May is BIKE MONTH, of course…and I was very excited to be invited by Yay Bikes to speak in Columbus during their Bike Month event!
We had a very nice turn-out on a not so nice evening. Many folks rode in for the presentation. I spoke for about an hour on “Protecting Your Right To Ride” – complete with slides and 8×10 glossy photographs with circles and arrows and a paragraph on the back of each one… as Arlo Guthrie used to sing… You can read about it here.
I’ve given a similar presentation several times now. People, even long time cyclists, are often surprised to learn that the VERY FIRST CAR CRASH recorded in the United States involved a man driving a car and hitting a woman on a bicycle! Yes, friends, in 1896, during the first big “Bike Boom” Evelyn Thomas went down in history as the first cyclist to be hit by a car in the U.S. – at least as far as reported crashes go.
This happened on Memorial Day in New York City and, to me, is one of the very first strands in the DNA that makes up the very core of today’s Bike Advocates. This DNA has been toughened up through the years by a number of other significant events – The Good Roads Movement, the passage of the very first Vehicle Codes which incorporate the “bicycle” as a “vehicle and much, much more.
The fight goes on today. More than ever the people who want to relegate cyclists to “paths” and special “lanes” are ready to knock us off the roadways in a heartbeat – all in the name of “protecting” cyclists.
In Florida, the debate goes on. The legislature is trying to pass a bill that would MANDATE that cyclists use the small bike lanes painted on the far right edge of the roadways. Cyclists have asked the governor to veto the bill
Florida is Number ONE in cycling deaths and is one of the Big Three, along with California and Texas. Of the 716 cycling fatalities in 2008, the Big Three states accounted for 287 of them – or a whopping 40%! I guess you can lower your risk of being killed on a bike by 40% by simply NOT riding in Florida, California or Texas, eh?
Bike Month also brings the annual Ride of Silence. This somber event is held all over the world and features cyclists riding on the roadways, slowly and silently, on a relatively short ride to honor and remember those injured and killed on the roadways over the past year. The ride is also designed to raise awareness in the motoring public that we’re out there, and that we have a legal right to use the roadways.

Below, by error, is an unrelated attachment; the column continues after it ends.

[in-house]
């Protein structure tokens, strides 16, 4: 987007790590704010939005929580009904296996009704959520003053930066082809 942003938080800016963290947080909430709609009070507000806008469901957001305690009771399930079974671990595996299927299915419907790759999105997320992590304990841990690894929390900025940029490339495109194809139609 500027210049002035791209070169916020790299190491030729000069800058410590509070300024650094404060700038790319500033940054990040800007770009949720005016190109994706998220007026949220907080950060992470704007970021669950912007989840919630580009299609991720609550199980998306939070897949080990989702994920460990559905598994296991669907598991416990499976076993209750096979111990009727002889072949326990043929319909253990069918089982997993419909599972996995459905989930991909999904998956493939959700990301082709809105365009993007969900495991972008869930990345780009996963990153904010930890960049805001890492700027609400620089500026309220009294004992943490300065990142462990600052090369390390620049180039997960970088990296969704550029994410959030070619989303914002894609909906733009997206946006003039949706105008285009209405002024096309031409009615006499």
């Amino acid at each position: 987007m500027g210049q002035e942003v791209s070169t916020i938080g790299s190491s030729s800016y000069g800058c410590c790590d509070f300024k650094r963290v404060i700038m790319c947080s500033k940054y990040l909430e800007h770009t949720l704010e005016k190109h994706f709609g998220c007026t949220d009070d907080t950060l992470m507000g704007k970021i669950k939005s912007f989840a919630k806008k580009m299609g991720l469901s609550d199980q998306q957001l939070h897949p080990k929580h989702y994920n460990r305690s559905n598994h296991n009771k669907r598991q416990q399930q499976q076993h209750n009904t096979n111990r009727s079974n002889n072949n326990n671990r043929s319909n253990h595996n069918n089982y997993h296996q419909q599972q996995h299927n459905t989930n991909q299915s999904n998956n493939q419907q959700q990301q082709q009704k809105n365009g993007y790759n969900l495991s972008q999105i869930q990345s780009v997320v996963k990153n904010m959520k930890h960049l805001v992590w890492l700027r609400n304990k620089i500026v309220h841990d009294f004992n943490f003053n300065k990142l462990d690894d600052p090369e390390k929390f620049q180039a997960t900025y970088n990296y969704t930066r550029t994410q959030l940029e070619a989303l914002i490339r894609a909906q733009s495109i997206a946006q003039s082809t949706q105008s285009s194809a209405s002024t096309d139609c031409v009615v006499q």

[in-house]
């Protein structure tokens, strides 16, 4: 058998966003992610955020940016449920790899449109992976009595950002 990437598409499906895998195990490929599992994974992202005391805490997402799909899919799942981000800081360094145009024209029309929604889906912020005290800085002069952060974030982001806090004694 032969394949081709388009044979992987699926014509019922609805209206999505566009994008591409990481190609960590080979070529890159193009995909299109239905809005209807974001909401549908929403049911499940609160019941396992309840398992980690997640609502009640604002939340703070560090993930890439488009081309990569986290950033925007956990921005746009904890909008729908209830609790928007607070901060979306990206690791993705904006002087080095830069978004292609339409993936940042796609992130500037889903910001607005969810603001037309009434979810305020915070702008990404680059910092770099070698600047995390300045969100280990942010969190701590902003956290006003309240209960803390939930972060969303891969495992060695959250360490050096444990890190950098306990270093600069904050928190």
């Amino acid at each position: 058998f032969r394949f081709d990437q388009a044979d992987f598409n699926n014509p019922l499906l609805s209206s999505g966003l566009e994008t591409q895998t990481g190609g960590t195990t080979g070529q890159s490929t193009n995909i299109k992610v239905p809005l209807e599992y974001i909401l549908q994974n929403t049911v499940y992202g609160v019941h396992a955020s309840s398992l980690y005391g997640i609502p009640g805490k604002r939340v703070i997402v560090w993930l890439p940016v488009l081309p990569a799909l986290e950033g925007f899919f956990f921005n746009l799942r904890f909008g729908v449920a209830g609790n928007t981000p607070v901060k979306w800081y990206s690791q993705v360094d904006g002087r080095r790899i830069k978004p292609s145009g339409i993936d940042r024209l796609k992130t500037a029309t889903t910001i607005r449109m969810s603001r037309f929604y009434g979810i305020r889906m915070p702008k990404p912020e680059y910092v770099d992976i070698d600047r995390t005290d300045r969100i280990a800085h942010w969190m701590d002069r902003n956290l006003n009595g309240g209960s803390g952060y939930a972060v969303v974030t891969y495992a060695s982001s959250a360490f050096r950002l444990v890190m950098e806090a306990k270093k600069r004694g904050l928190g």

Last year, the Cincinnati event was featured on the front page of the Enquirer. This year, from what I can tell, we got no newspaper coverage at all… although the TV News did cover the event. I was asked to speak at the Fountain Square event, where three different groups of riders met. We had an excellent turnout again and, fortunately, there were NO names on the Cincinnati list of “fatalities” this year…
One of the topics for discussion last night was SB 174, currently percolating in the Ohio Senate. At 3pm on “Ride of Silence Day” several members of the Ohio Bicycle Federation were in Columbus to present proponent testimony in favor of the bill!
The “writing” portion of today’s post relates to this site – Cincinnati’s SOAPBOX.
Sean Rhiney asked me to be a contributing Blogger for the next week, so I’ll be submitting 3 blog posts to contribute to the Soapbox history. My first post will involve a similar lesson to the one posted here – the History of Cycling Advocacy and the DNA of the Cycling Advocate. The second, I think, will focus on Criminal Motorists & other hot button issues. The third will entitled “Can The Bicycle Save The World?”
Tune in next week and check out the BLOG tab!
Good Luck and Good Riding!
Steve Magas, The Bike Lawyer